Closer to home, I recently saw some photos of a schismatic traditionalist church in the American Midwest that looked like Graceland with incense. If I remember correctly, the tabernacle featured a pair of kneeling angels in apparent tribute to the Ark of the Covenant. But the angels were so…angelic, they could have been stolen from some Milwaukee grandmother’s tchotchke cabinet. From my mole in the sect, I learned that nobody fussed less over Catholic identity than the people who worshiped there. They believed what they believed and voted how they voted. Aside from some bad write-ups courtesy of the Southern Poverty Law Center, the World never demanded that they justify their existence.
A few months ago, I wrote a piece praising Christian cinema precisely because so much of it is sentimental, predictable, preachy and intellectually unchallenging. At the time, I took it for granted that my readers, simply because they were Catholic, would agree that this stuff is good for the soul, at least in moderation. Since then, I’ve come to undertstand that schmaltzy movies and kitschy artwork play a special role in my faith formation: they help me mourn my lost spiritual childhood. Coming into the Church as an adult, I naturally grabbed straight for the hard stuff — The Seven-Storey Mountain, The Dark Night of the Soul. Barely having combed the chrism out of my hair, I found it all very intimidating — Watch that next step; it’s a lulu!
One day, a converted fundie friend showed me the website of a character called Psalty, the Singing Songbook. From what I gathered, Psalty and his friends (also books, plus Charity Churchmouse), provided wholesome, Bible-backed entertainment for her and her brother back before Ma and Pa Grape were even seeds in anyone’s imagination. Barely had Psalty and the gang reached the second verse of “Mustard Seed Faith” when I started bawling. “I NEVER HAD A JESUS-LOVES-ME PHASE,” I explained, through tears. “FOR FUCK’S SAKE, IT’S JUST NOT FAIR.”
Yeah, yeah — Jesus-loves-me is a Protestant phase. Catholic spiritual childhoods are all about nail-biting terror. As luck would have it, I got that part down — thanks, in part, to a piece of Catholic kitsch. In the hallway of her town home, my great-grandmother had hung an Ecce Homo. You can picture it, I’m sure. It was the type of image that inspired the visuals in every boxing movie from Rocky to Raging Bull.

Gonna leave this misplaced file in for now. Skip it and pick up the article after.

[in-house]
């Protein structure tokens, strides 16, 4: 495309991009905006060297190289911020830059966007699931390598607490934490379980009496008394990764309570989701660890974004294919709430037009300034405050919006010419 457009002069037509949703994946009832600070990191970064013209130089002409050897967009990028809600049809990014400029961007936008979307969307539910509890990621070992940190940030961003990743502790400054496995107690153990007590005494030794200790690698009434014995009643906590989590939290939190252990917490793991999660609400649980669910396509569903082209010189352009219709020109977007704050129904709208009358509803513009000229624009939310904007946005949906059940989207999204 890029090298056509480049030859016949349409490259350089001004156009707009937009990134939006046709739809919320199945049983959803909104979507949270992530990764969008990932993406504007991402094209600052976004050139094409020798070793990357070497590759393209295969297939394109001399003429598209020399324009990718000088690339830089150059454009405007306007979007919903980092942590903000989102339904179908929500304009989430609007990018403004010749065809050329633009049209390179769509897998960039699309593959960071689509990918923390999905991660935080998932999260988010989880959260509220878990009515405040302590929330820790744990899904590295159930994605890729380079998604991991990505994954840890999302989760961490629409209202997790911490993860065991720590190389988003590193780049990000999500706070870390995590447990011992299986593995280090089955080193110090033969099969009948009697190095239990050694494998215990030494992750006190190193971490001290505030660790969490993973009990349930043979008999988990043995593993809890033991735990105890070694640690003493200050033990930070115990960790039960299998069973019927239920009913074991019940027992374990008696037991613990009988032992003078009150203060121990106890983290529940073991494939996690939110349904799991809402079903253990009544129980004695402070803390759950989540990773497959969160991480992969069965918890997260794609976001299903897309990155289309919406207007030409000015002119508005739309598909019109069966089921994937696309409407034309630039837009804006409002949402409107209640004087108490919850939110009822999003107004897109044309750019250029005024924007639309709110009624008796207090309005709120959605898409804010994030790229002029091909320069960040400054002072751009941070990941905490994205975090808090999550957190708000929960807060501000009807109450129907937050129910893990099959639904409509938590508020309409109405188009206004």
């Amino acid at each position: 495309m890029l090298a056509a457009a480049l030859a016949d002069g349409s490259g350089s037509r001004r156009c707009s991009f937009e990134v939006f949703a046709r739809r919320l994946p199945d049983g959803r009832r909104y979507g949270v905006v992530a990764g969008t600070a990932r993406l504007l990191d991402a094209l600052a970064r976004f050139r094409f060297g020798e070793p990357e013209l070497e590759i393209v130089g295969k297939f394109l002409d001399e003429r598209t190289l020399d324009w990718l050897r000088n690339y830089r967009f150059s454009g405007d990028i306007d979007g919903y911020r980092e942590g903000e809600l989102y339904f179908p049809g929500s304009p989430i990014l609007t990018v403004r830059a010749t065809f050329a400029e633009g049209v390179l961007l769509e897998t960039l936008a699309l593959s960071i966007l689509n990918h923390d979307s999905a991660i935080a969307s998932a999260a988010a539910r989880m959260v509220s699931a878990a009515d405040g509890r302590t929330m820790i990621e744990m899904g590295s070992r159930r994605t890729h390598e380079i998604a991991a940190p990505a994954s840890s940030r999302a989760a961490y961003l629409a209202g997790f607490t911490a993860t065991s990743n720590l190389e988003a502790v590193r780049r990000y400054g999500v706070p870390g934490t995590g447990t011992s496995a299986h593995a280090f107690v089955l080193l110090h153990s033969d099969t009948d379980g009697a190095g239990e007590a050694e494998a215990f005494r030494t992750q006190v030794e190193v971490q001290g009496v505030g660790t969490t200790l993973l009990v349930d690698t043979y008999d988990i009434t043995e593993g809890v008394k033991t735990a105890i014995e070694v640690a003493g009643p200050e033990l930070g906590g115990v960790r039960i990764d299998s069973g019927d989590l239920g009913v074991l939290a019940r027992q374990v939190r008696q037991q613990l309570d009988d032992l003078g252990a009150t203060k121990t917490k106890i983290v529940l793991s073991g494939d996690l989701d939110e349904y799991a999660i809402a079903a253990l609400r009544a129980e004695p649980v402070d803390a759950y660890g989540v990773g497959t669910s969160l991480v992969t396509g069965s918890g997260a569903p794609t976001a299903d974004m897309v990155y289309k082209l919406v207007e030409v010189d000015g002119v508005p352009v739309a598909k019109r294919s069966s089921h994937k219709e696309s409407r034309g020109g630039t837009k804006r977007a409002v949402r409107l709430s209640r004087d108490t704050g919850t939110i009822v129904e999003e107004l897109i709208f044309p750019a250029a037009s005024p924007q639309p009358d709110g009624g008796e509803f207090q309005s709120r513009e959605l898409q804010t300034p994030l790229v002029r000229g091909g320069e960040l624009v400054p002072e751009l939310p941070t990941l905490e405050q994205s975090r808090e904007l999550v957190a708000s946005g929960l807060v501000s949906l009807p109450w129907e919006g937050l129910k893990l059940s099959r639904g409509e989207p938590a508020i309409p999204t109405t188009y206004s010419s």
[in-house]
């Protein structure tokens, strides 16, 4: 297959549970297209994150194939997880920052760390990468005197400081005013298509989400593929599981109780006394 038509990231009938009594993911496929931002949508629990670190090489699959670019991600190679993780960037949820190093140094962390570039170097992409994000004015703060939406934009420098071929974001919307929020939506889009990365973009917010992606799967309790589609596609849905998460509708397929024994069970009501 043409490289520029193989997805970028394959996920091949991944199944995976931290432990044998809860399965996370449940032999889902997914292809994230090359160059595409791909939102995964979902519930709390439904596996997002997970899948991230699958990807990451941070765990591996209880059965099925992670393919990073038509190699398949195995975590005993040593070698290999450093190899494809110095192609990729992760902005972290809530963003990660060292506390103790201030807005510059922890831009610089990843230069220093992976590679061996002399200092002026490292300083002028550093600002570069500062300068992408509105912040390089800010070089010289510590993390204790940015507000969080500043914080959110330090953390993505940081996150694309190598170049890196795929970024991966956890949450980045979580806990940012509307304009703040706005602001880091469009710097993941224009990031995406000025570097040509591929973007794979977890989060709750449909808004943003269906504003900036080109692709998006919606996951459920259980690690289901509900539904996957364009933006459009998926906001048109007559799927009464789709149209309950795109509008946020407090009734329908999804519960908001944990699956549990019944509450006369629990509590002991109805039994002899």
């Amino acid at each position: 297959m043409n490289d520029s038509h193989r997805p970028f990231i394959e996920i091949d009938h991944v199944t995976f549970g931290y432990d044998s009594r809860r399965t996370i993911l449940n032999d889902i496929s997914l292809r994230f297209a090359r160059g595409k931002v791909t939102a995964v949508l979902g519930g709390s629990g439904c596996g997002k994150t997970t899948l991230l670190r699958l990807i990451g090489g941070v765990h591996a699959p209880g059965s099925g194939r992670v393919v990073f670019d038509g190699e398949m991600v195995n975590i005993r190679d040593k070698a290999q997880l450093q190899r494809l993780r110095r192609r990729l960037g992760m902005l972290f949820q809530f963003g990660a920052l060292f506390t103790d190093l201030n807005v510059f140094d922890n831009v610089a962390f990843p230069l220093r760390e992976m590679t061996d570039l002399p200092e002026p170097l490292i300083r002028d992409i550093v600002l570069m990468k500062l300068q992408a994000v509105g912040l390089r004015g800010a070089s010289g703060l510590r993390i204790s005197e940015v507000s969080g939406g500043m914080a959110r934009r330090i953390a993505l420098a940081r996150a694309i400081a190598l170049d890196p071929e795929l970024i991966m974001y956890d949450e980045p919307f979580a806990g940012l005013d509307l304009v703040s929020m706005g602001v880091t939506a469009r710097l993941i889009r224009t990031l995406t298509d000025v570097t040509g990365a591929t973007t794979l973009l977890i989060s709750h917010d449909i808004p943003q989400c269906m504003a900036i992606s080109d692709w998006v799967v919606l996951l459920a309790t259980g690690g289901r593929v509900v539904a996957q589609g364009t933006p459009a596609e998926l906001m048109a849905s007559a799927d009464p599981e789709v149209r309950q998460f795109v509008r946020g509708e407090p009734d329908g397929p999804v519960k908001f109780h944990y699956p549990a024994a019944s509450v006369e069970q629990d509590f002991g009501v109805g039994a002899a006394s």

Anyway, getting to her bathroom meant walking alone through that noiseless hallway, past that thing. Having heard somewhere about a Holy Ghost, I expected the ravaged head to spring to life with a cackle and roll out of the frame to bite me. Whether this thought upset my bodily functions as badly as a voyeur would have done I don’t know. If I end up in the same place with the late Frank McCourt, we’ll have to compare notes. What I will say is that the perfect cure for kitsch-angst would have been…more kitsch. A Mary with Deborah Kerr’s high coloring would have worked like Xanax.
Now, I can understand why Catholics more fully formed than I am would get a little impatient with all the sap. I’d just beg them to consider that it plays a vital part in the cultural ecosystem. Like the unlovely cockroach, it’s there for a reason. The next time they click their tongues over the Divine Mercy image, let them remember that a smiling, friendly Jesus remains the bottom line for some of us.
And it’s not like I have no taste at all. To mark my baptism, a group of online friends, who’d appointed themselves my cyber-sponsors, sent me a spiritual bouquet with the works — smiling Marys, smiling Jesuses, even a card, embossed with golden roses, promising that I’ll remain forever in the prayer intentions of the Discalced Carmelites. I wouldn’t be caught dead with any of it on my wall or shelf, but sometimes when I’m feeling especially low, I’ll look through it, after removing it from the brown envelope where it stays hidden, like so many girlie mags.